If you walk by Grand Central Station, you will notice the large construction site covering the block between 42nd-43rd streets and Madison-Vanderbilt aves. Former buidings on this site made way for One Vanderbilt, an office tower that will be one of the 30 tallest buildings in the world once it’s completed in 2020. In the meantime, New Yorkers have a view of Grand Central Station that they have not seen for one hundred years.
“‘Before the age of the skyscraper, buildings like this were the monuments of the city,’ Anthony W. Robins, the author of “Grand Central Terminal: 100 Years of a New York Landmark,” said during a recent tour of the station. ‘When you can see the sides of the station, it really reads as a monument.'”
The developer of One Vanderbilt, SL Green, has designed the tower to complement and not eclipse its distinguished neighbor. The design will incorporate terracotta into the skyscraper’s curtain wall with a concentration at the base, in homage to Grand Central Station’s famous terracotta tiles. Glass, lobbies, and atriums will create inviting spaces for multiple views of the station. Finally, the building will be set 10 feet back from the corner of Vanderbilt and 42nd, allowing more of the station to remain exposed.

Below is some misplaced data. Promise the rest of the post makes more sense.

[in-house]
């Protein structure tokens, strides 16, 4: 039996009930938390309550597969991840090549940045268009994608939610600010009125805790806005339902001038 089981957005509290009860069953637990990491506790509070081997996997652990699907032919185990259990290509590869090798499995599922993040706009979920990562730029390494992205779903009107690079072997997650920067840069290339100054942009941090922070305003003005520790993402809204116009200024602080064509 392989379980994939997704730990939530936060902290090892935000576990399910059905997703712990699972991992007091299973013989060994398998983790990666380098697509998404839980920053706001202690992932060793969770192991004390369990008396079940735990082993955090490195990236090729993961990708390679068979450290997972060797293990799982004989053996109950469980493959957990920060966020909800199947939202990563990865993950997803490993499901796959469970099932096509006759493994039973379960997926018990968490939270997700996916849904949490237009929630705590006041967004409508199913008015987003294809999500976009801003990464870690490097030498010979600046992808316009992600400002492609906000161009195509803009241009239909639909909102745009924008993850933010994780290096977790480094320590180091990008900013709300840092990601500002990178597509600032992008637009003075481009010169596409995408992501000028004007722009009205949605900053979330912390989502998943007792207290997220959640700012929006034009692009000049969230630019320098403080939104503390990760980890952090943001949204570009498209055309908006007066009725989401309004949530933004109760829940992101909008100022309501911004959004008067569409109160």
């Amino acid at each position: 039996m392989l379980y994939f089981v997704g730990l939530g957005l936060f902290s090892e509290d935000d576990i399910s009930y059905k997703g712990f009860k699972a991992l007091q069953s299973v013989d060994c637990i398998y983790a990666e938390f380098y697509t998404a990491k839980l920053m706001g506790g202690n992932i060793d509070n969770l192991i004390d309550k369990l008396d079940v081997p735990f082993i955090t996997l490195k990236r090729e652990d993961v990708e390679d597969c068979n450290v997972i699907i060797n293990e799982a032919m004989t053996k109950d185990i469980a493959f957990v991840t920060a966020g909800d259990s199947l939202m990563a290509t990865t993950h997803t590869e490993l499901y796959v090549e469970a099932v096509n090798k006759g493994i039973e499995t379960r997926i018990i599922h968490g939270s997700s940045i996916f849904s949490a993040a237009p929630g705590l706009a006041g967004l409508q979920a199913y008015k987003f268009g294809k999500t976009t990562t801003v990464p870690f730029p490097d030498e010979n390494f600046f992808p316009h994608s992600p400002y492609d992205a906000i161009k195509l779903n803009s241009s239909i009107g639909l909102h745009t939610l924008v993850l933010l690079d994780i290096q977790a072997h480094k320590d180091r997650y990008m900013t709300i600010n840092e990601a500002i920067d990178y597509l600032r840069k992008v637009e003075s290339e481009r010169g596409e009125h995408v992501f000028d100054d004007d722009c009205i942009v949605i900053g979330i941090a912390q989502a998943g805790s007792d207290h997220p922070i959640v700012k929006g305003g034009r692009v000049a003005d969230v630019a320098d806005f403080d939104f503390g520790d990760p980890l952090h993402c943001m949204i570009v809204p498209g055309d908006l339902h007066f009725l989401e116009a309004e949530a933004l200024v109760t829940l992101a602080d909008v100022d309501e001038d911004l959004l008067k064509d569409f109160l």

The MTA recently commissioned SPS instructor and award-winning photographer Lynn Saville to capture this unique moment in Grand Central’s history with a series of 8 photographs of its western facade. The photographs are on display on the lower level in the Terminal Dining Concourse West (take the escalator near the station master’s office down and you will see the show in front of you).
From the MTA’s website:
“The images in this series show dappled light refracted from nearby glass skyscrapers, creating patterns of light on stone and pedestrians passing by. The train terminal juxtaposed with the Chrysler building creates iconic imagery of historic Beaux Arts and Art Deco monuments, underlined by the One Vanderbilt foundation site, the architecture of the future. Visiting multiple times at dawn, midday, and dusk, from different heights in nearby buildings and on the ground, Saville skillfully captures the changing light across the western face of the terminal, and the humans that activate the space during classic New York City rush hour, as well as at quiet moments of everyday life.”
This semester, Lynn Saville is teaching Twilight Photography: A Two-Day Workshop and Anthony W. Robins is teaching New York in the Jazz Age: Art Deco Architecture from Tribecca to the Upper West Side.
Other courses of interest: